User 203-m, where m is between 1 and M, uses one or more of terminals 201-1 through 201-K in order to communicate with other terminals or users. User 203-m, also referred to as “user Um”, has an associated user profile. The user profile of user Um comprises data associated with user Um that includes, but is not limited to:
Terminals 201-1 through 201-K and users U1 through UM are part of a device/user group, in which multiple terminals and users are associated with each other. Device/user groups are described in detail below and with respect to
As members in a device/user group, terminals 201-1 through 201-K and users U1 through UM are associated with each other without there being a fixed, one-to-one correspondence between a terminal and a user in the group. For example, although user U1 might on occasion use terminal 201-1, user U1 might also use terminal 201-3 and user U4 might use terminal 201-1. In other words, terminals 201-1 through 201-K are available to one or more users U1 through UM.
In accordance with the illustrative embodiment of the present invention, a user identifies himself or herself to a terminal by initially logging into the terminal. The terminal authenticates the user by verifying a user-entered password or personal identification number against the user name that the user logged in with. As those who are skilled in the art will appreciate, a variety of other methods exist that enable user identification. For example, in some alternative embodiments a user can self-identify to a terminal by inserting a personalized subscriber identity module (SIM) card into a memory slot of the terminal. In some other alternative embodiments, a user can self-identify by speaking into the microphone of a terminal that is capable of speech verification.
Receiver 301 receives signals from other terminals 201, server 202, and network infrastructure outside of telecommunications system 200, and forwards the information encoded in the signals to processor 302, in well-known fashion. In accordance with the illustrative embodiment, receiver 301 enables two wireless, physical layer interfaces: (i) the interface for communicating voice and other user-related data via the user-traffic communications channel as part of a call and (ii) the interface for exchanging user profile information with other terminals via the synchronization channel. It will be clear to those skilled in the art, after reading this disclosure, how to make and use transceiver 301.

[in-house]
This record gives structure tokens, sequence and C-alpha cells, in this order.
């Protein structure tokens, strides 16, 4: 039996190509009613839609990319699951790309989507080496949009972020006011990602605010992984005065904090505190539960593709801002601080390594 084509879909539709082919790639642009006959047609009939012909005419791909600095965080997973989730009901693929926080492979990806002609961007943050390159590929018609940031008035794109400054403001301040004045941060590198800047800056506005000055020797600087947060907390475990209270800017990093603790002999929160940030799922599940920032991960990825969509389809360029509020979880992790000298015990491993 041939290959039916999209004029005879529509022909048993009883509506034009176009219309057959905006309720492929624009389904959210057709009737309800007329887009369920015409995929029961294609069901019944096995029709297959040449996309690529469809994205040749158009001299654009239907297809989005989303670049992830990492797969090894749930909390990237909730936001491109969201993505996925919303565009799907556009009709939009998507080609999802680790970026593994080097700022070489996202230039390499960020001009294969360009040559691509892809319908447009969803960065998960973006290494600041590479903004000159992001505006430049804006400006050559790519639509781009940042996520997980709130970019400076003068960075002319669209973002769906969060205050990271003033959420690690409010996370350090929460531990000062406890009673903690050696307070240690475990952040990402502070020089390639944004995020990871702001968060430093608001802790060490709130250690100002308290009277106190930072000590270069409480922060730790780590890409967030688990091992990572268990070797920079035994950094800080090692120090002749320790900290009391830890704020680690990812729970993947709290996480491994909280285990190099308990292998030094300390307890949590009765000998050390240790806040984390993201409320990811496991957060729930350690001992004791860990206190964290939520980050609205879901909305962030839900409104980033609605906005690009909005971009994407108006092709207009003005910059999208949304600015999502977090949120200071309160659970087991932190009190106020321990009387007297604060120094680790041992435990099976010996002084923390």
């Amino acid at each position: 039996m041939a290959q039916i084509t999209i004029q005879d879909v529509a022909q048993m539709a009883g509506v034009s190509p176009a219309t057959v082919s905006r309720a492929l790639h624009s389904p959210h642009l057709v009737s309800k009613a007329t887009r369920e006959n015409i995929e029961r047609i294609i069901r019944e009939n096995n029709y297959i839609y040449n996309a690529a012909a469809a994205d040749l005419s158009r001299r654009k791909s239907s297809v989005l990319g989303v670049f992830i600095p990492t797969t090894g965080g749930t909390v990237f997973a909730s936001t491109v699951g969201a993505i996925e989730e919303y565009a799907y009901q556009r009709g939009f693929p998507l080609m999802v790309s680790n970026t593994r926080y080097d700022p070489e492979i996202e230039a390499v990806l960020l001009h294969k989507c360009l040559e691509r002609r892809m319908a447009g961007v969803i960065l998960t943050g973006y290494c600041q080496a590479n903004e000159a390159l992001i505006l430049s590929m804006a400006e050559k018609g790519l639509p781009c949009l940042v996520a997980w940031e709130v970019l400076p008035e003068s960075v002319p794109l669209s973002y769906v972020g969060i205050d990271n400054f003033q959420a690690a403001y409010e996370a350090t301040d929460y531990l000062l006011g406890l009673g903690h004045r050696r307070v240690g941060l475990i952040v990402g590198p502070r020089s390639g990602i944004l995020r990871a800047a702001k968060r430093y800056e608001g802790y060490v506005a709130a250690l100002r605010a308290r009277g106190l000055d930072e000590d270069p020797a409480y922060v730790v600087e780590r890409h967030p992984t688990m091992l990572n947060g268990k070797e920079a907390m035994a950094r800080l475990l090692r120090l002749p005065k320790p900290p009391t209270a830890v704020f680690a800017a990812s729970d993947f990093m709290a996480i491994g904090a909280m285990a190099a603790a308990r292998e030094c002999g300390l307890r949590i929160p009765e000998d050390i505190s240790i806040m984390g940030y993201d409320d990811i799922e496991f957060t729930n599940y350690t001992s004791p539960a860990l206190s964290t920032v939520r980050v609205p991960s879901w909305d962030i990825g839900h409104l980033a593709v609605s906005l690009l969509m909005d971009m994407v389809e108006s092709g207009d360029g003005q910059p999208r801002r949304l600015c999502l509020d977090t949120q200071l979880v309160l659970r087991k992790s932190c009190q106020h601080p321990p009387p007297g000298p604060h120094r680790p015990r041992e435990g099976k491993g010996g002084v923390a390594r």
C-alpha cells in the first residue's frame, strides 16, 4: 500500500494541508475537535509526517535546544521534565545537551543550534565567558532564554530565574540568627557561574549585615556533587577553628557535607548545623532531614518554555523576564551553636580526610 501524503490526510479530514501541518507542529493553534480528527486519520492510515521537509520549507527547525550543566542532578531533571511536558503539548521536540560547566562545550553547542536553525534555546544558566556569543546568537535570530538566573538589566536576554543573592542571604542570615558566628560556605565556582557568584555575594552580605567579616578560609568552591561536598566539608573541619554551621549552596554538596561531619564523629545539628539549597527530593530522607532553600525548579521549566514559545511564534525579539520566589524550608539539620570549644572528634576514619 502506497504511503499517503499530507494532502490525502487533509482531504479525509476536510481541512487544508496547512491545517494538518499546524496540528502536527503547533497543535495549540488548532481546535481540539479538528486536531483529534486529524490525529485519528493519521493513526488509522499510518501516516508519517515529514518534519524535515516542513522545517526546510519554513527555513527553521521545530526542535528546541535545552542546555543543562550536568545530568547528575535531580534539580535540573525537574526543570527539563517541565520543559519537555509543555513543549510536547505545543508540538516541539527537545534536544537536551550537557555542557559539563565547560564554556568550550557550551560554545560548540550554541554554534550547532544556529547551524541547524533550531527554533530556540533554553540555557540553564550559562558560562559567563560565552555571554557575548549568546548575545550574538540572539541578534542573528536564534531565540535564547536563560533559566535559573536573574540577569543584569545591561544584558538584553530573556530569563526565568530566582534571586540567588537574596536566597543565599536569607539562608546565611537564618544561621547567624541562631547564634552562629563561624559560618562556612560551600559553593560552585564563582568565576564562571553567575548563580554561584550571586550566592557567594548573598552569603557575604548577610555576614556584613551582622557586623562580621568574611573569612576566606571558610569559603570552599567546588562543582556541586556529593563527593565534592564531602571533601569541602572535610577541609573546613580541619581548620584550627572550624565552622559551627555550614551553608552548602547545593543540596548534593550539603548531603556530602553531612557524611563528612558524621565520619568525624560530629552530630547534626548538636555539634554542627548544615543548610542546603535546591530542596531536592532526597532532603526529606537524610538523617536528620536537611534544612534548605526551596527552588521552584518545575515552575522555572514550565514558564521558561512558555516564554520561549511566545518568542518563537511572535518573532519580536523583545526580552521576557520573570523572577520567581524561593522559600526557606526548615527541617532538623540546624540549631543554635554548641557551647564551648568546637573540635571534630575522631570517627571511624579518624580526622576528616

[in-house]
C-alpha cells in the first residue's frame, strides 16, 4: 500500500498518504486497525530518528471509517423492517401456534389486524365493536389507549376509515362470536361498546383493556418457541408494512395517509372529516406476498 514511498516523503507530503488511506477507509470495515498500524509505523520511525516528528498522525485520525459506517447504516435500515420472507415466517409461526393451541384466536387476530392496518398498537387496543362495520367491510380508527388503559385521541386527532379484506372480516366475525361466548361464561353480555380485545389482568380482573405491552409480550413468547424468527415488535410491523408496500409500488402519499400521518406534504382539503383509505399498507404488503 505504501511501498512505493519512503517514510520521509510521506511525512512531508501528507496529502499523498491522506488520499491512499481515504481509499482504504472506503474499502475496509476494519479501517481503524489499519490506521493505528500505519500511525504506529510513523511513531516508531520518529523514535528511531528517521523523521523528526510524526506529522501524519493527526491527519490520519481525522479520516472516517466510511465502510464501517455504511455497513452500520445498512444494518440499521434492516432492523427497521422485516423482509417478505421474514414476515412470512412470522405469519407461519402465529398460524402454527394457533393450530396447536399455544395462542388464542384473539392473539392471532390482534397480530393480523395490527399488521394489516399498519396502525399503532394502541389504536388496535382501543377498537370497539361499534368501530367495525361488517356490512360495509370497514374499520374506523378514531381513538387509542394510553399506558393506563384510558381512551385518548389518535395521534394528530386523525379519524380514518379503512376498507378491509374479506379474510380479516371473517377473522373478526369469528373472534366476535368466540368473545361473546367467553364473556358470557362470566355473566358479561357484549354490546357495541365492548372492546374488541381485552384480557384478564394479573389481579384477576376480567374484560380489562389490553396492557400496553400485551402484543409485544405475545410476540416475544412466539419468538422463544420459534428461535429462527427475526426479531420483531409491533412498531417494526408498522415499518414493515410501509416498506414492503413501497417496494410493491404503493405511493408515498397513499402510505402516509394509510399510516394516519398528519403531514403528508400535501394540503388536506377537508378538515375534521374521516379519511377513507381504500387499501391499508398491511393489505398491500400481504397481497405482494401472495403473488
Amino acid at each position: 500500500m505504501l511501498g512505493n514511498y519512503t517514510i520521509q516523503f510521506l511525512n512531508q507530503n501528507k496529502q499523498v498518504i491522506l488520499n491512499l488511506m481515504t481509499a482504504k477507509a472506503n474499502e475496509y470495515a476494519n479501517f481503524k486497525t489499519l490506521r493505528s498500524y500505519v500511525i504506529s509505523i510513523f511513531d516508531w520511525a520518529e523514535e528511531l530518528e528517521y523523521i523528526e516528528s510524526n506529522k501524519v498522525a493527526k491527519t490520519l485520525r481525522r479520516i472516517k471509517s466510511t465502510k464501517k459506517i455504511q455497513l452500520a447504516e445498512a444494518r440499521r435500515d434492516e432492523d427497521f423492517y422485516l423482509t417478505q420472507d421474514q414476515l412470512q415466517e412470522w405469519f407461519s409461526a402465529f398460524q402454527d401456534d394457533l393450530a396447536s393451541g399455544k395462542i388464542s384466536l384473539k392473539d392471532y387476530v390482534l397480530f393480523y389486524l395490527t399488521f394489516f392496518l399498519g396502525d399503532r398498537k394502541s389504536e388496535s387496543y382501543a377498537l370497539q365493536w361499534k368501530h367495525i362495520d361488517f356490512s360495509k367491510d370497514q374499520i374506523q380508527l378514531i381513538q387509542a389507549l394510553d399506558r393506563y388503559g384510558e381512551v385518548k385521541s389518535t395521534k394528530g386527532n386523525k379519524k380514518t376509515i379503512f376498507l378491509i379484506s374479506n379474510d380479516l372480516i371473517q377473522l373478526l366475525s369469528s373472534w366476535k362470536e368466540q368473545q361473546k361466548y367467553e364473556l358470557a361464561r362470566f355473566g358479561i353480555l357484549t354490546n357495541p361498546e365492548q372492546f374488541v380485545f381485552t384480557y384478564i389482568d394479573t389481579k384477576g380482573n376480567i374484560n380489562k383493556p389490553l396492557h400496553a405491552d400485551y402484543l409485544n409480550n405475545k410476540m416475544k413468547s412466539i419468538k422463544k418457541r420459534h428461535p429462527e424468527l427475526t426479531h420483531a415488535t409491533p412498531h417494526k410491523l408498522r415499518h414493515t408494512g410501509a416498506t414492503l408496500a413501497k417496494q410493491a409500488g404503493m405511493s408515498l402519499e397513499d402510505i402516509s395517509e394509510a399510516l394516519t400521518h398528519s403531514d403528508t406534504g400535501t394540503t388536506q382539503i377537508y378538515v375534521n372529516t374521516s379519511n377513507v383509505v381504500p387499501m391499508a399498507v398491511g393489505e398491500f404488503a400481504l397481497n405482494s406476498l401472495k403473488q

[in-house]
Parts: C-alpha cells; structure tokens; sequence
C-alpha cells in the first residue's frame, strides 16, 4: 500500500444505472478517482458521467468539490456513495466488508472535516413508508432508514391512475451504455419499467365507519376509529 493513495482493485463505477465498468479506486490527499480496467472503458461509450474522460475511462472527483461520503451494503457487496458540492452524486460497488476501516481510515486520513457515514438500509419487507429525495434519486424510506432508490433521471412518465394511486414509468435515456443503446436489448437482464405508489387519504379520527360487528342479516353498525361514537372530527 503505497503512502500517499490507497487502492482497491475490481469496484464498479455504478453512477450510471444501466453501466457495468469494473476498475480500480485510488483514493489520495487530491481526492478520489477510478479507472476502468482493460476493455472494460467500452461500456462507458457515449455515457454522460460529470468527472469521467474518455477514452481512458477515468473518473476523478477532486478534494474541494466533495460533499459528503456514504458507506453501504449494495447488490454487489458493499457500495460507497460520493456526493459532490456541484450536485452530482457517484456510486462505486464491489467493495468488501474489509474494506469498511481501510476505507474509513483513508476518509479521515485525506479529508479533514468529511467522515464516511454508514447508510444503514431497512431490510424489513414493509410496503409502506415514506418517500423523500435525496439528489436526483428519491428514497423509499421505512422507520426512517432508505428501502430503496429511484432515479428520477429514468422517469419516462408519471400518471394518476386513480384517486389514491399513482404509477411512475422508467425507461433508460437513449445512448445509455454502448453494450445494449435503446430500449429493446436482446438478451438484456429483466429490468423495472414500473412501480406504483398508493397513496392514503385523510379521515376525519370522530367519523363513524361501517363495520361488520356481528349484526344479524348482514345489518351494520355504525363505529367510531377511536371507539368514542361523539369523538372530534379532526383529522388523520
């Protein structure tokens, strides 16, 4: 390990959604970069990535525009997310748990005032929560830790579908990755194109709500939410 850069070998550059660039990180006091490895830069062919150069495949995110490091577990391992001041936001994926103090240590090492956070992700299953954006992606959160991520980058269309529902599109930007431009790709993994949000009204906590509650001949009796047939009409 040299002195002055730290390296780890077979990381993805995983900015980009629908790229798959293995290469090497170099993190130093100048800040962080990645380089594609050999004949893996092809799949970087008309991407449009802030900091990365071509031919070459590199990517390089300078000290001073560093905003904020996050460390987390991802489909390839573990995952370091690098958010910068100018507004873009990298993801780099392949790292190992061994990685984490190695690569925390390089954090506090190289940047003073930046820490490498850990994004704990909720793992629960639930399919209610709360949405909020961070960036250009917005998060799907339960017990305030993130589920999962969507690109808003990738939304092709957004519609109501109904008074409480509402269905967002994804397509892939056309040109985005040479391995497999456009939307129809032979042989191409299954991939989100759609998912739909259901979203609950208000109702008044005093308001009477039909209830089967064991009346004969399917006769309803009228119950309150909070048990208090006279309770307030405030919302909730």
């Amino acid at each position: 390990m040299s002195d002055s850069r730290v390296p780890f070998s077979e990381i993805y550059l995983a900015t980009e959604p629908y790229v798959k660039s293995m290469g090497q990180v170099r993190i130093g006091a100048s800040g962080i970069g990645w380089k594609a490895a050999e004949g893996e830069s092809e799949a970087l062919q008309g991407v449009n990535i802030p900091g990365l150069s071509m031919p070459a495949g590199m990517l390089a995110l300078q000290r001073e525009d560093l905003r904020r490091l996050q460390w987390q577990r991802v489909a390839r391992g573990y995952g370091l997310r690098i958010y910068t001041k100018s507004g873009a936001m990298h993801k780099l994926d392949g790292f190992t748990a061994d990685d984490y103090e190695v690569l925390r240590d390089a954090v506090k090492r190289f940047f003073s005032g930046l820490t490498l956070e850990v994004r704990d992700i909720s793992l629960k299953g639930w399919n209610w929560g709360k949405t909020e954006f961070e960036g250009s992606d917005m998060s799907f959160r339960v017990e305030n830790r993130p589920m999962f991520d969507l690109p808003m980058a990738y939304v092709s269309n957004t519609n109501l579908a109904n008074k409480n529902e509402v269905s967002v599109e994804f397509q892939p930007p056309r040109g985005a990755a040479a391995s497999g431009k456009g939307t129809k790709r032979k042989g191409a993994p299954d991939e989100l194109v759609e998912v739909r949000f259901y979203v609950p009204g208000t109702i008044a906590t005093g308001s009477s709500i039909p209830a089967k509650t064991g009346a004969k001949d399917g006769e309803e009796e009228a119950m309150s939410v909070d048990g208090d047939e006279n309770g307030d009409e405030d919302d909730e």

Processor 302 is a general-purpose processor that is capable of: receiving information from receiver 301 and keypad 305; reading data from and writing data into memory 303; executing the tasks described below and with respect to
Memory 303 is a non-volatile random-access memory that stores the instructions and data used by processor 302. Memory 303 stores the data that is described below and with respect to
Transmitter 304 receives information from processor 302, and outputs signals that encode this information to other terminals 201, server 202, and network infrastructure external to telecommunications system 200, in well-known fashion. In accordance with the illustrative embodiment, transmitter 304 enables the same wireless, physical layer interfaces that receiver 301 enables. It will be clear to those skilled in the art, after reading this disclosure, how to make and use transmitter 304.
Keypad 305 is a character and user-selection input device as is well-known in the art that receives input from a user and transmits keypad signals representing that input. It will be clear to those skilled in the art how to make and use keypad 305.
Clock 306 maintains and distributes time and date information. It will be clear to those skilled in the art how to make and use clock 306.
Video display 307 is a display output device as is well-known in the art that receives a video signal and creates a visual image of the signal for a user. It will be clear to those skilled in the art how to make and use video display 307.
Speaker 308 is an acoustic output device as is well-known in the art that receives an audio signal and creates an audible representation of the signal for a user. It will be clear to those skilled in the art how to make and use speaker 308.
Terminal profile 411-k is a file structure that comprises terminal-specific information about terminal 201-k such as the electronic serial number, software or firmware version number, and so forth. In accordance with the illustrative embodiment, terminal profile 411-k further comprises the terminal identifier, which is the address that is used to identify terminal 201-k to the network. In some alternative embodiments of the present invention, the terminal identifier is instead part of each user's profile.
User profile 412-m is a file structure that comprises user-specific information about user Um. User profile 412-m is described below and with respect to
Application software 402 is the software portion of the system described below and with respect to
A first segment within user Um's profile stores a contact list. User Um's contact list segment comprises entries for each contact such as, but not limited to: contact name, title, address, phone number(s), speed dial information, email address, and notes. The contact list is also known as an “address book” or “phone book.”
A second segment within user Um's profile stores user preferences. User Um's user preferences define how the telecommunications terminal that user Um is currently logged into is to behave. User Um's user preferences segment comprises attributes such as, but not limited to: